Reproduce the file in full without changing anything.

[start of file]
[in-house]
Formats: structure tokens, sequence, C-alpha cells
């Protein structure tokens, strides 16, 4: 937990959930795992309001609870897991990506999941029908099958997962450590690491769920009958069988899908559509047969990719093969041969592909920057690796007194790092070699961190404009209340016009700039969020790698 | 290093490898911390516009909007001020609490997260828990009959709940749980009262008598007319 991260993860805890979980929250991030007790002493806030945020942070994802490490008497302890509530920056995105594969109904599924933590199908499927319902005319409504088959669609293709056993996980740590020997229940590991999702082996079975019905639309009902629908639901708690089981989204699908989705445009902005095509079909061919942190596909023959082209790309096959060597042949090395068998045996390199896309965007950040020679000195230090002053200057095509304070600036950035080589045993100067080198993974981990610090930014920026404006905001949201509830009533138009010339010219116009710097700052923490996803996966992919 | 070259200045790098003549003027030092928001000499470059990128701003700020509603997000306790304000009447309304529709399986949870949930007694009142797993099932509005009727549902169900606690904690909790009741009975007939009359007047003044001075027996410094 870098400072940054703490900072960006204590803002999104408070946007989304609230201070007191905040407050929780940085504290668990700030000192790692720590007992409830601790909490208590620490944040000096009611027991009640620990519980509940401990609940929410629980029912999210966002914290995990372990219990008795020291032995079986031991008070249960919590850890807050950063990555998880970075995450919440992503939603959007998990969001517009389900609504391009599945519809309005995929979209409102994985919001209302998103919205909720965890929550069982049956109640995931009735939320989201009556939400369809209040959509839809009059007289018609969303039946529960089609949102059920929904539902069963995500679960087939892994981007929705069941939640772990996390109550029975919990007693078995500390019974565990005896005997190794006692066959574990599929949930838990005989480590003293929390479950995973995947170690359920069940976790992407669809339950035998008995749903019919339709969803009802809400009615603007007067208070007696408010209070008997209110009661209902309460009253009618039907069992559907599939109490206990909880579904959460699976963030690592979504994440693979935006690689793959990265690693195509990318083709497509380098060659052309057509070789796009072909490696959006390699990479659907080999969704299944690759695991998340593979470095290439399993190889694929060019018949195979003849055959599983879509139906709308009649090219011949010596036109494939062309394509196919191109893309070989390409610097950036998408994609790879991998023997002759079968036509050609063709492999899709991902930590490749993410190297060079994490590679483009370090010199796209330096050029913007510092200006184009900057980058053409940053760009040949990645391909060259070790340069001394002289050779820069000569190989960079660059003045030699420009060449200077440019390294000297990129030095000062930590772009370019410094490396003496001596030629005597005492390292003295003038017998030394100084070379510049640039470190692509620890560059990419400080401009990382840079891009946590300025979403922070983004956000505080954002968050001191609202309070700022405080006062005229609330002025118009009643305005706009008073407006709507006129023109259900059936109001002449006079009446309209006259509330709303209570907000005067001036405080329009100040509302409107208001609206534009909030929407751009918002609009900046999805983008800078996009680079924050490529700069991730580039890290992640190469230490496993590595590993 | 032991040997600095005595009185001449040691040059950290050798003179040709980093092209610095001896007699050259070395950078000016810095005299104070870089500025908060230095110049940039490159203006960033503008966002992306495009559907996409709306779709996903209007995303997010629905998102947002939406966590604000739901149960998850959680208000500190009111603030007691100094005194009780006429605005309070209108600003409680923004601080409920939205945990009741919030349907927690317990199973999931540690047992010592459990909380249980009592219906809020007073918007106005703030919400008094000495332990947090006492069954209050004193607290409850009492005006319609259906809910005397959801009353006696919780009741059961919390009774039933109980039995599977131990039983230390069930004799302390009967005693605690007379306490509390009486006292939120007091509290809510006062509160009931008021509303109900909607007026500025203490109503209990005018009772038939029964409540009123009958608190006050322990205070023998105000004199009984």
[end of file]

[in-house]
Formats: structure tokens, sequence, C-alpha cells
């Protein structure tokens, strides 16, 4: 937990959930795992309001609870897991990506999941029908099958997962450590690491769920009958069988899908559509047969990719093969041969592909920057690796007194790092070699961190404009209340016009700039969020790698 | 290093490898911390516009909007001020609490997260828990009959709940749980009262008598007319 991260993860805890979980929250991030007790002493806030945020942070994802490490008497302890509530920056995105594969109904599924933590199908499927319902005319409504088959669609293709056993996980740590020997229940590991999702082996079975019905639309009902629908639901708690089981989204699908989705445009902005095509079909061919942190596909023959082209790309096959060597042949090395068998045996390199896309965007950040020679000195230090002053200057095509304070600036950035080589045993100067080198993974981990610090930014920026404006905001949201509830009533138009010339010219116009710097700052923490996803996966992919 | 070259200045790098003549003027030092928001000499470059990128701003700020509603997000306790304000009447309304529709399986949870949930007694009142797993099932509005009727549902169900606690904690909790009741009975007939009359007047003044001075027996410094 870098400072940054703490900072960006204590803002999104408070946007989304609230201070007191905040407050929780940085504290668990700030000192790692720590007992409830601790909490208590620490944040000096009611027991009640620990519980509940401990609940929410629980029912999210966002914290995990372990219990008795020291032995079986031991008070249960919590850890807050950063990555998880970075995450919440992503939603959007998990969001517009389900609504391009599945519809309005995929979209409102994985919001209302998103919205909720965890929550069982049956109640995931009735939320989201009556939400369809209040959509839809009059007289018609969303039946529960089609949102059920929904539902069963995500679960087939892994981007929705069941939640772990996390109550029975919990007693078995500390019974565990005896005997190794006692066959574990599929949930838990005989480590003293929390479950995973995947170690359920069940976790992407669809339950035998008995749903019919339709969803009802809400009615603007007067208070007696408010209070008997209110009661209902309460009253009618039907069992559907599939109490206990909880579904959460699976963030690592979504994440693979935006690689793959990265690693195509990318083709497509380098060659052309057509070789796009072909490696959006390699990479659907080999969704299944690759695991998340593979470095290439399993190889694929060019018949195979003849055959599983879509139906709308009649090219011949010596036109494939062309394509196919191109893309070989390409610097950036998408994609790879991998023997002759079968036509050609063709492999899709991902930590490749993410190297060079994490590679483009370090010199796209330096050029913007510092200006184009900057980058053409940053760009040949990645391909060259070790340069001394002289050779820069000569190989960079660059003045030699420009060449200077440019390294000297990129030095000062930590772009370019410094490396003496001596030629005597005492390292003295003038017998030394100084070379510049640039470190692509620890560059990419400080401009990382840079891009946590300025979403922070983004956000505080954002968050001191609202309070700022405080006062005229609330002025118009009643305005706009008073407006709507006129023109259900059936109001002449006079009446309209006259509330709303209570907000005067001036405080329009100040509302409107208001609206534009909030929407751009918002609009900046999805983008800078996009680079924050490529700069991730580039890290992640190469230490496993590595590993 | 032991040997600095005595009185001449040691040059950290050798003179040709980093092209610095001896007699050259070395950078000016810095005299104070870089500025908060230095110049940039490159203006960033503008966002992306495009559907996409709306779709996903209007995303997010629905998102947002939406966590604000739901149960998850959680208000500190009111603030007691100094005194009780006429605005309070209108600003409680923004601080409920939205945990009741919030349907927690317990199973999931540690047992010592459990909380249980009592219906809020007073918007106005703030919400008094000495332990947090006492069954209050004193607290409850009492005006319609259906809910005397959801009353006696919780009741059961919390009774039933109980039995599977131990039983230390069930004799302390009967005693605690007379306490509390009486006292939120007091509290809510006062509160009931008021509303109900909607007026500025203490109503209990005018009772038939029964409540009123009958608190006050322990205070023998105000004199009984």